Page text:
# Set theory list all possible elements?

I just started learning set theory.I have a question I need to answer for revision. I missed a bit of my lecture so i'm a little lost and I have yet to receive my textbook.

The question is: "Write [–3..1] as a set by explicitly listing all its elements. "

Just wondering how that works?

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My gut reaction would be that this is impossible because $[-3,1]$ represents the set of all real numbers $x$ such that $-3\leq x\leq 1$. The fact that you are asked to do it, though, suggests to me that this is some special notation introduced in your course, possibly the set of all integers between $-3$ and $1$. If so, I would point out that I would "explicitly list" the set $[5..8]$ like so: $\{5,6,7,8\}$. – Arturo Magidin Aug 17 '11 at 21:03
Thanks, I'll have to ask the professor. :) – jojoi Aug 17 '11 at 21:17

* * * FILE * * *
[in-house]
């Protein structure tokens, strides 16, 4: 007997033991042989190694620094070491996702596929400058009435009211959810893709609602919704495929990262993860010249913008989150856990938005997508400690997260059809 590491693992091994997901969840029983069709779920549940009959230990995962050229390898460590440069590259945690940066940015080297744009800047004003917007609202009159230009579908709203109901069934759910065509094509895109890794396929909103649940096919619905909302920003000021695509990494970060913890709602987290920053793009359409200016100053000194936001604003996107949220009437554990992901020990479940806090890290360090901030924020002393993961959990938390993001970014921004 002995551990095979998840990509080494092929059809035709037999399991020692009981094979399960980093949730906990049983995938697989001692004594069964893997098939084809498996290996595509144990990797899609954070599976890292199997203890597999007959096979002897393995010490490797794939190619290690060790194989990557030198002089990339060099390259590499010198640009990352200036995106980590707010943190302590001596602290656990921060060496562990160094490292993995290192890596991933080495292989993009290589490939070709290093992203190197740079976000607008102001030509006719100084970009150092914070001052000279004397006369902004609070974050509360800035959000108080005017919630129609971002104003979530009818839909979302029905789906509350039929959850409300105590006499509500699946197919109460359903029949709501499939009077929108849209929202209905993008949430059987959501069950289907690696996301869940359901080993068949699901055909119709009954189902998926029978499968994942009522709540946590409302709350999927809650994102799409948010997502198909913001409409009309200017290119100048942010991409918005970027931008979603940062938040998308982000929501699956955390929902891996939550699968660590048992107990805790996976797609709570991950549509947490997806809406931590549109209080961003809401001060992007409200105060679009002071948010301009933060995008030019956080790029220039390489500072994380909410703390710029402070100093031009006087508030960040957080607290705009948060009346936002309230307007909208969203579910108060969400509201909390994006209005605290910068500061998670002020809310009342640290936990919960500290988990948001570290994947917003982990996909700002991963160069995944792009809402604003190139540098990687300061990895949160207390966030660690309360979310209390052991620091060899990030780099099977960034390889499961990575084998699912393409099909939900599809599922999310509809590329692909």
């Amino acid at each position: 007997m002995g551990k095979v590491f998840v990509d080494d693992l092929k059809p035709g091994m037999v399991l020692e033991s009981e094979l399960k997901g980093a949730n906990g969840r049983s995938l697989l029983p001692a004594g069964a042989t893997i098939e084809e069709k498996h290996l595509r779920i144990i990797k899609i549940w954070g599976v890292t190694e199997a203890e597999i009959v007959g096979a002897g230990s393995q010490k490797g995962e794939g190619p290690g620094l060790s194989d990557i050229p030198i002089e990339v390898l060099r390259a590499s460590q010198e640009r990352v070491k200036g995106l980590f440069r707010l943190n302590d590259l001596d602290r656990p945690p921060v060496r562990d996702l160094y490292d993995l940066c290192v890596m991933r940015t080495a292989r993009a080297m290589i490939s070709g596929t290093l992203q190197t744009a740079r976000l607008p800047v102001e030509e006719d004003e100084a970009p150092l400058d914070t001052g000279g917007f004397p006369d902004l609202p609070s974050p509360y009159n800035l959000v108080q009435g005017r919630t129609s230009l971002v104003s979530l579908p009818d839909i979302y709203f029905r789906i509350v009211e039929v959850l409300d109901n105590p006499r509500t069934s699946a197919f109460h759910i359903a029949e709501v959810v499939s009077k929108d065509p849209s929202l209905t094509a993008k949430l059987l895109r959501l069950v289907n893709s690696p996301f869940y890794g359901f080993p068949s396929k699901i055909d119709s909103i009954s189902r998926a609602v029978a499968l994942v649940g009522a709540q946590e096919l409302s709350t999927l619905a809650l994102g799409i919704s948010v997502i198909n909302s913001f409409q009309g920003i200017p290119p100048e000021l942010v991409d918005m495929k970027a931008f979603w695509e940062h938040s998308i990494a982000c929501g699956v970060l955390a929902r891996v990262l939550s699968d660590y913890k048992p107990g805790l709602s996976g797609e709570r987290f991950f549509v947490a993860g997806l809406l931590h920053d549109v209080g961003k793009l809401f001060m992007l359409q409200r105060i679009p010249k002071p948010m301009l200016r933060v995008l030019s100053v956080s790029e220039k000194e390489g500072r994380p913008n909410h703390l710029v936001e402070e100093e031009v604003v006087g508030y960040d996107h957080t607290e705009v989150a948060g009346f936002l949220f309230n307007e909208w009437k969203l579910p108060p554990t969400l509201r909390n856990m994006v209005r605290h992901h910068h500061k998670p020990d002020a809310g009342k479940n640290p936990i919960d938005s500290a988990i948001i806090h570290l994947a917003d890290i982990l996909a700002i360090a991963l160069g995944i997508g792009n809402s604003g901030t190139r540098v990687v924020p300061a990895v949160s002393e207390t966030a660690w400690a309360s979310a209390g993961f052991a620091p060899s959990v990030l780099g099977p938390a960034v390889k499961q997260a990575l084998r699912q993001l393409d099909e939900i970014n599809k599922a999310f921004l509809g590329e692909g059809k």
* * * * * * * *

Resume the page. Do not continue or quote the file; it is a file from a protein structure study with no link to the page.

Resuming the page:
@Arturo: $\{x\in\mathbb R\mid -3\le x\le 1\}$ is not explicit, I take it? – Asaf Karagila Aug 17 '11 at 22:24
@Arturo Magidin: Note that the OP wrote $[-3..1]$, not $[-3,1]$. – Ben Crowell Aug 18 '11 at 2:22
@Asaf: It's not a way of "explicitly listing all the elements", no. – Arturo Magidin Aug 18 '11 at 3:11

If $n$ and $m$ are integers with $n\le m$, the two-dots notation $[n..m]$ commonly denotes the set of integers between $n$ and $m$ inclusive: $[n..m] = \{k \in \mathbb{Z}:n \le k \le m\}$. If that’s the convention that your class is using $-$ and it’s common in computer science, so it’s not unusual in discrete math courses $-$ then $[-3..1] = \{-3,-2,-1,0,1\}$.